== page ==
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Libya

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Islamist militants seized and tortured 50 Christians in the Libyan city of Benghazi
CC BY-SA 3.0 / Dennixo

It is becoming increasingly clear that Christianity is no more welcome in Libya after the Arab Spring than under the rule of Muammar Gaddafi before it. The churches are composed almost entirely of expatriate Christians, but many have left in the face of violent attacks and the growing strength of both political and militant Islamism.

On 24 February 2014, the bodies of seven Egyptian Christians were found on a beach on the outskirts of Benghazi. They had been rounded up by a group of suspected Islamists the night before, taken away at gunpoint and shot dead. The masked assailants raided the building in which the Egyptians lived, going door-to-door asking if the residents were Christian or Muslim before abducting the seven Christians, who were aged 17-25.

The very small number of indigenous believers, who are converts from Islam, suffer intense pressure from their families and communities and are severely isolated. Evangelism among Muslims continues to be prohibited in practice.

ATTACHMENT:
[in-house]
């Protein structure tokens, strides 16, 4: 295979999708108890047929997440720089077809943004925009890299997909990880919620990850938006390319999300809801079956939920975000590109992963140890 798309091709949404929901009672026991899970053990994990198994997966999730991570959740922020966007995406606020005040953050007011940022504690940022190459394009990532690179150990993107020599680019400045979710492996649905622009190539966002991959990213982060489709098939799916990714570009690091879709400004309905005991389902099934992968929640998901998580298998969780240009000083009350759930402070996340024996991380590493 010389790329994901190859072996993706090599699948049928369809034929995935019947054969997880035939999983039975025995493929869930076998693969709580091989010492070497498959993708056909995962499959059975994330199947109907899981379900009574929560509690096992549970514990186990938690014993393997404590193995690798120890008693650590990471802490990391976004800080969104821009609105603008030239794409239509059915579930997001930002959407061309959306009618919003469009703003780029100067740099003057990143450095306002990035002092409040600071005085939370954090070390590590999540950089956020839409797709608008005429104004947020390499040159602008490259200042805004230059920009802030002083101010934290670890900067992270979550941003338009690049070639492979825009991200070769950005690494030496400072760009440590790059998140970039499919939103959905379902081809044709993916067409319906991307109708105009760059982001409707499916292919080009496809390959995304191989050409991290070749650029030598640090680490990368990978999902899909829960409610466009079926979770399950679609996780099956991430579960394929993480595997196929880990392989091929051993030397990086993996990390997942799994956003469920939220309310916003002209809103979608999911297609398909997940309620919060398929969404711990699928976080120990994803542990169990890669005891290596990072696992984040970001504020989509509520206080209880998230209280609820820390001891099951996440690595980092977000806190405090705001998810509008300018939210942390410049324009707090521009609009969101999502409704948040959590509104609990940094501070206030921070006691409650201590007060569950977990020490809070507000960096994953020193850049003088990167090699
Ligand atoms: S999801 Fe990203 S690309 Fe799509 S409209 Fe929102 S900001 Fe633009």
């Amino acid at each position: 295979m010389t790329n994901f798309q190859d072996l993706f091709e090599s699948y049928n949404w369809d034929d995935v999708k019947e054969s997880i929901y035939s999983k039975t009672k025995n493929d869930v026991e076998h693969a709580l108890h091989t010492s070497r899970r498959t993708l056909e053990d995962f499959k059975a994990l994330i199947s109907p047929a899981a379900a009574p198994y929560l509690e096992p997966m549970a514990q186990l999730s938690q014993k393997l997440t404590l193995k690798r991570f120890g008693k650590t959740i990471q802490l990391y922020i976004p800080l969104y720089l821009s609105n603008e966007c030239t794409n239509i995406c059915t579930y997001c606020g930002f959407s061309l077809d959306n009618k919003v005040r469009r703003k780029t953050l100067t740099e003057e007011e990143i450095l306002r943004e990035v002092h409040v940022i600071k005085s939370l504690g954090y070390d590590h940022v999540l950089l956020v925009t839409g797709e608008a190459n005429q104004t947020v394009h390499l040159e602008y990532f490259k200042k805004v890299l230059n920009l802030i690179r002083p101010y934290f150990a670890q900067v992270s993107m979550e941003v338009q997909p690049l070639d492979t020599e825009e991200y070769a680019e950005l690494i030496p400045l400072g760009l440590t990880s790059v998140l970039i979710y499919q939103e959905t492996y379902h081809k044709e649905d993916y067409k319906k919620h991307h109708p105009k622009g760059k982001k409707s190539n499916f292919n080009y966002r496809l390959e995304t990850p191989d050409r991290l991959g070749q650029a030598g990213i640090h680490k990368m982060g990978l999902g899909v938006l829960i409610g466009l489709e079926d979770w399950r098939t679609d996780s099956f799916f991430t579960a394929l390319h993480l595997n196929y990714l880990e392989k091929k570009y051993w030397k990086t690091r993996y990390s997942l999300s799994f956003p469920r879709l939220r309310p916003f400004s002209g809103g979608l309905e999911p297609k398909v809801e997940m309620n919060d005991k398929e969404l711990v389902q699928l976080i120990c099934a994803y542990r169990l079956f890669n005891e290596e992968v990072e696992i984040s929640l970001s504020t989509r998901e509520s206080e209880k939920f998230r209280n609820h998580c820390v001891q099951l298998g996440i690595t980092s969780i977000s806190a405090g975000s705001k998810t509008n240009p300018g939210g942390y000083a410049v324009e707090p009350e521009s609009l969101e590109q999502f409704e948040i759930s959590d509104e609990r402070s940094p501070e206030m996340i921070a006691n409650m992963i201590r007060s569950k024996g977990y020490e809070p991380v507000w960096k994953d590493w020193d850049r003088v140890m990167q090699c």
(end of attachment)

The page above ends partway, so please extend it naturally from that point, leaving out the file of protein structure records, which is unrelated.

In 2013, around 50 Egyptian Christians were arrested in the Libyan city of Benghazi on accusations of sharing their faith. They were initially seized by Islamist militants, who shaved their heads and tortured them with beatings and electric shocks. One of them later died in prison. Their church was also attacked twice and their minister beaten up.

Although the Islamist Justice and Construction Party performed only moderately in the first general election in 2012, they have since been gathering support, and they played a decisive role in the selection of Libya’s prime minister. Meanwhile, North Africa is now troubled by numerous militias, armed and mobile, who are seeking to seize control of whole areas by military means. A growing Islamist insurgency is threatening Libya’s fragile security, and the government appears powerless to dislodge the militants from their strongholds in the east of the country. It has also proved unable to prevent attacks by Islamists on Christians and other minorities.

Libya was once a major seedbed for Islam in Africa, but the Islam that it promoted under Gaddafi was not extreme. However, there are now serious concerns that future political developments will see Islamists gain the ascendancy, leading to even greater oppression of Libya’s Christians.

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